Freud, Sigmund (1856–1939), the Austrian physician who founded psychoanalysis. Psychoanalysis is a method of studying and treating mental illness by probing the unconscious part of the personality.

Freud has been criticized because he did not use the experimental methods of science, and he has been accused of overemphasizing the part that the sex urge plays in an individual's life. Some of his students —notably Carl Gustav Jung and Alfred Adler —broke away to found their own schools. Nevertheless, Freud's theories influenced medicine, psychology, and education. They have been applied in the analysis of art, humor, myth, and religion, and have influenced many writers (James Joyce, for example) and artists (such as the Surrealists). Ego, catharsis, repression, and other Freudian terms became part of everyday speech. New significance was attached to the meaning of dreams and to slips of the tongue.

Sigmund Freud was born in what is now the Czech Republic. His parents, middleclass Jews, moved to Vienna, Austria, when he was four. In 1881 he received his M.D. degree from the University of Vienna. Freud's experiences in the Vienna General Hospital awakened his interest in the study of nervous diseases. In 1884 a case of hysterical paralysis cured by hypnotism started Freud on his own investigations.

Freud worked in Paris with the neurologist Jean M. Charcot in 1885–86, and published papers on loss of memory and on cerebral paralysis in children. In Vienna, Freud and Joseph Breuer treated nervous cases by hypnotism. By 1894 Freud had abandoned hypnotism and had developed the technique of free association and dream analysis. His patients were encouraged to relax on a couch and talk frankly to him about their dreams, childhood memories, and anything else that came to mind.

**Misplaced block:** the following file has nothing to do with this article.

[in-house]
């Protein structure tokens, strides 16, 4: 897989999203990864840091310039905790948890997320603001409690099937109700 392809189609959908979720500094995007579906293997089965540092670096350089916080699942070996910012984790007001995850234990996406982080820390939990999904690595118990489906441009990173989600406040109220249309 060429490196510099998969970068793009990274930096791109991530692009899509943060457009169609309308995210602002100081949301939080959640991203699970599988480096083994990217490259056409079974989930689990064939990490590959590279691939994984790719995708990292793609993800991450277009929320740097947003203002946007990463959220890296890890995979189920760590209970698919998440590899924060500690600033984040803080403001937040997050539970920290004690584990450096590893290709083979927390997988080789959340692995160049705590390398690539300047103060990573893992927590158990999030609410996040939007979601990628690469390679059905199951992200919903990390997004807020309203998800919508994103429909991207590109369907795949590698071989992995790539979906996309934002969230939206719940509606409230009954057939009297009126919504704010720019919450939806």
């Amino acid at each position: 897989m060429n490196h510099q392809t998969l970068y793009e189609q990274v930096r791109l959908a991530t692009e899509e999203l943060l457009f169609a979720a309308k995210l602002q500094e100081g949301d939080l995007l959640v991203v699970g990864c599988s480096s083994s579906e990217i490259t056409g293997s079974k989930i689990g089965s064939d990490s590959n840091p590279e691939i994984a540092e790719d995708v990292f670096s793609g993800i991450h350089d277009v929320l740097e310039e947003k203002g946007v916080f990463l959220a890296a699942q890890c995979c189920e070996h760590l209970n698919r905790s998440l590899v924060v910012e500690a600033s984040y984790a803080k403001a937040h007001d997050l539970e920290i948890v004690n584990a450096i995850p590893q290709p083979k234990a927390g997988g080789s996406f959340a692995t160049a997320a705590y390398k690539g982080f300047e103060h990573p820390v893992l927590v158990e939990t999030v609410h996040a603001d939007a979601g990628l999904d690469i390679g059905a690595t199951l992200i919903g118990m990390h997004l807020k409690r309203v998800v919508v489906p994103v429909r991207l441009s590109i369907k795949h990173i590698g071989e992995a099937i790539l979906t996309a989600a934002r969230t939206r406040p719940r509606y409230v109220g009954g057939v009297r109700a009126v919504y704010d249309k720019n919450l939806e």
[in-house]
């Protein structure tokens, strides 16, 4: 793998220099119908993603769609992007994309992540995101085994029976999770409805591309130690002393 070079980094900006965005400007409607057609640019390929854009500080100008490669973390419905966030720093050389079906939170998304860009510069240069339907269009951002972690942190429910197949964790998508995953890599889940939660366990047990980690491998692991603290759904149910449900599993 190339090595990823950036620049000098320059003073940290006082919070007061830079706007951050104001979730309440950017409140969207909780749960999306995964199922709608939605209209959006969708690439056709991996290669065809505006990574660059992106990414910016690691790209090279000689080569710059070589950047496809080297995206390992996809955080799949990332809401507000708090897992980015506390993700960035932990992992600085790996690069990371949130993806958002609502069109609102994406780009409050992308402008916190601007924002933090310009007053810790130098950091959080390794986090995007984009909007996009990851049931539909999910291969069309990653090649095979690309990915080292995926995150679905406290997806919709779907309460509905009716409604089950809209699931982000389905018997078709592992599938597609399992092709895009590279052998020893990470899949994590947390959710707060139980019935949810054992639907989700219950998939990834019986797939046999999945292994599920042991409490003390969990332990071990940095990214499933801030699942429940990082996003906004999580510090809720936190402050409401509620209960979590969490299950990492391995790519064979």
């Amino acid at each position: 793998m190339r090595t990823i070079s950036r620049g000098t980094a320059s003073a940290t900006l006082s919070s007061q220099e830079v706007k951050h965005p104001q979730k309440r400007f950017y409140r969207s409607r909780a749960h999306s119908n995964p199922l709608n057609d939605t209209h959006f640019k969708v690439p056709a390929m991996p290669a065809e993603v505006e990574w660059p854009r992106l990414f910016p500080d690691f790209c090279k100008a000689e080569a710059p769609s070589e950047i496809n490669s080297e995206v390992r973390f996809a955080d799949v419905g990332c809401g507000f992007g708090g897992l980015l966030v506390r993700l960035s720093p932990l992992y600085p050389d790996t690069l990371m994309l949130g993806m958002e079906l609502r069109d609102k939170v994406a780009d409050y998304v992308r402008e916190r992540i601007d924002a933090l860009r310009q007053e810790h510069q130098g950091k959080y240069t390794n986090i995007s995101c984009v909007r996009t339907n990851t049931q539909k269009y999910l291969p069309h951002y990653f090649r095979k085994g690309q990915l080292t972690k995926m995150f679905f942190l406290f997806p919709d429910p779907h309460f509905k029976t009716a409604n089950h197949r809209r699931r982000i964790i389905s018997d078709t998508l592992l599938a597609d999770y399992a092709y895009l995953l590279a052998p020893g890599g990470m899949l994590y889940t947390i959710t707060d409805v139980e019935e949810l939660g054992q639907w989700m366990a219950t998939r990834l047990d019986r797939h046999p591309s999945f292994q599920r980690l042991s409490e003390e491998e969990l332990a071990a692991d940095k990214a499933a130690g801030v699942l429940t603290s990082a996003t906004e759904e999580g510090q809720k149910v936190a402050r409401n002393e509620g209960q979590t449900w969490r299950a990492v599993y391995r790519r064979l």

Freud was appointed a professor of neurology at the University of Vienna in 1902. He held that position for 36 years. In his later years Freud no longer analyzed patients personally, but devoted his time to writing. He was elected to the British Royal Society in 1936. In 1938, when Nazi Germany seized Austria, Freud and his family found safety in England. He became a British subject.

Freud's many writings include The Interpretation of Dreams (1900); The Psychopathology of Everyday Life (1904); A General Introduction to Psychoanalysis (1910); Totem and Taboo (1913); Ego and Id (1923); Moses and Monotheism (1939). Freud's Collected Papers (1959) was edited by Ernest Jones.